Council of Europe Agreement a ‘Gem of an Opportunity’ for Syracuse Students and Faculty
December 22, 2023
It adds internships for those studying in Strasbourg, France, as well as research opportunities for faculty and students interested in human rights, democracy and the rule of law.
It is not every day that Syracuse University partners with an international organization representing more than 700 million people.
The Council of Europe and Syracuse University have announced a new agreement that strengthens and expands an existing relationship by providing internships for students studying abroad in Strasbourg, France, as well as research opportunities for students and faculty.
The agreement provides for up to 12 student internships at the Council each year, widens the number of departments and divisions that Syracuse students can engage with, and broadens opportunities for research collaboration for Syracuse students and faculty.
Founded after World War II, the Council of Europe is Europe’s leading human rights organization, composed of 46 member-states such as Ukraine, France, Germany, the United Kingdom, Turkey and Italy. Separate from the European Union, it is akin to a ‘United Nations of Europe’ and strives to uphold human rights, democracy and the rule of law.
The agreement was signed by Maxwell School Dean David M. Van Slyke and Deputy Secretary General of the Council of Europe Bjørn Berge on Dec. 8 in Washington, D.C.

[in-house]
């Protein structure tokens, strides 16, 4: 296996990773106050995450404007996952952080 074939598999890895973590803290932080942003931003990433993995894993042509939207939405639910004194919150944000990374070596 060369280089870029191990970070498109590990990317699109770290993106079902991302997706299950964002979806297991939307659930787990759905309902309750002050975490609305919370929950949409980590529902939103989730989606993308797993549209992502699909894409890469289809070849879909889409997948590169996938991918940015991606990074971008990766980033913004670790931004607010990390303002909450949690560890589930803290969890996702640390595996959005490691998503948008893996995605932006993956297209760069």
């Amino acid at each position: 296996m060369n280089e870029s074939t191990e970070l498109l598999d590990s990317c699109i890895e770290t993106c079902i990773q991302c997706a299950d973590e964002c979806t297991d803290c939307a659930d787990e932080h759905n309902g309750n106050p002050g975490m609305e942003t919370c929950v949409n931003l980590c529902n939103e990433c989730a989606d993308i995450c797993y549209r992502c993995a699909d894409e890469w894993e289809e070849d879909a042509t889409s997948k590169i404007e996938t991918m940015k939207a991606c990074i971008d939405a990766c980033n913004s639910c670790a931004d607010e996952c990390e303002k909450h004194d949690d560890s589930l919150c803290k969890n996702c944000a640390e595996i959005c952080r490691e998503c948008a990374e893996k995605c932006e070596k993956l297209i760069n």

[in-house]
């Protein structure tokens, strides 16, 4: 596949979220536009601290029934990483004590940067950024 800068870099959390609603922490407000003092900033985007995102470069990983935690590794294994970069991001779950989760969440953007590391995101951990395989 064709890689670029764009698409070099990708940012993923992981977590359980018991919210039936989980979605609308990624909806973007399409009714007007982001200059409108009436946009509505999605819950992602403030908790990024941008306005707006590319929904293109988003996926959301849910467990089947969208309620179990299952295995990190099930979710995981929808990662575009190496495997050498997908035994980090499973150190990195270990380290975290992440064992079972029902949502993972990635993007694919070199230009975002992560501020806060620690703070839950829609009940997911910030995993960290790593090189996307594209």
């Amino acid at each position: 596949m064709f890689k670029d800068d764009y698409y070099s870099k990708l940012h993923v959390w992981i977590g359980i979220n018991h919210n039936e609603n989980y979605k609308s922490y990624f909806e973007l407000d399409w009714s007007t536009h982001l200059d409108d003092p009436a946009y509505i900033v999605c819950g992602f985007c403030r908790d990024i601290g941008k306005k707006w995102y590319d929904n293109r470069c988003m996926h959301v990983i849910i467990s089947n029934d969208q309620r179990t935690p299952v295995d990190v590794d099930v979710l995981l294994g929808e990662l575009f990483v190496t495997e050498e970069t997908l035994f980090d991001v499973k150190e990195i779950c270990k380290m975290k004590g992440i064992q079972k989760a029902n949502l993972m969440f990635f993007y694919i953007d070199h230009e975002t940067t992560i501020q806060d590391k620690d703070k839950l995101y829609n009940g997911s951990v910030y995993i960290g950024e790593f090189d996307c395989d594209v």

“While the United States is not a member of the Council of Europe, it has close links as an observer state, and your presence here today, Mr. deputy secretary general, is a sign that the United States and Council of Europe are indeed partners,” said Van Slyke at the signing event. “Syracuse University and the Maxwell School are proud to be part of the Council’s relationship with the United States and to play our modest part in fostering understanding between our two societies and in furthering a partnership so vital to the well-being of the world.”
The relationship between the Council of Europe and Syracuse University began in in the early 1990s, growing out of Syracuse Strasbourg’s strong historical reputation and network of partnerships in the region. Through the years, an estimated 300 Syracuse students studying abroad in Strasbourg have benefited from Council internships, adding to the wide array of programs affiliated with the Syracuse University Center in Strasbourg.
Berge asked those in attendance at the signing event to consider the diverse array of former program participants now working in public service on both sides of the Atlantic. He described the relationship as a “win-win” for the Council of Europe and the University.